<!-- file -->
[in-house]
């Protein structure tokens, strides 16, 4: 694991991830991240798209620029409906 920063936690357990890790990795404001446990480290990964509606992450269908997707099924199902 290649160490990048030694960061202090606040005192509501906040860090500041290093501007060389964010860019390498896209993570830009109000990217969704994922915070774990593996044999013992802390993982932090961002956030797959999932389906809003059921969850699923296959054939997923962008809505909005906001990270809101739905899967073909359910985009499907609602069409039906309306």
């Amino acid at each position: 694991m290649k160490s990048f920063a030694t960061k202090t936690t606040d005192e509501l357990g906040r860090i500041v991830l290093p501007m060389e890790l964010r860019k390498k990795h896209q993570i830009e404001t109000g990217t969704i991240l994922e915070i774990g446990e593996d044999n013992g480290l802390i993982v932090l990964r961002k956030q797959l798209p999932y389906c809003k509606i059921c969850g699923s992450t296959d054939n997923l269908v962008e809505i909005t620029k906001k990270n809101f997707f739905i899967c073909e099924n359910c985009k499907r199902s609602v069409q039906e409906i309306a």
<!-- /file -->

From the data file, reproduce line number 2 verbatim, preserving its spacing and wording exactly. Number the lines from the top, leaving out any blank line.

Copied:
């Protein structure tokens, strides 16, 4: 694991991830991240798209620029409906 920063936690357990890790990795404001446990480290990964509606992450269908997707099924199902 290649160490990048030694960061202090606040005192509501906040860090500041290093501007060389964010860019390498896209993570830009109000990217969704994922915070774990593996044999013992802390993982932090961002956030797959999932389906809003059921969850699923296959054939997923962008809505909005906001990270809101739905899967073909359910985009499907609602069409039906309306």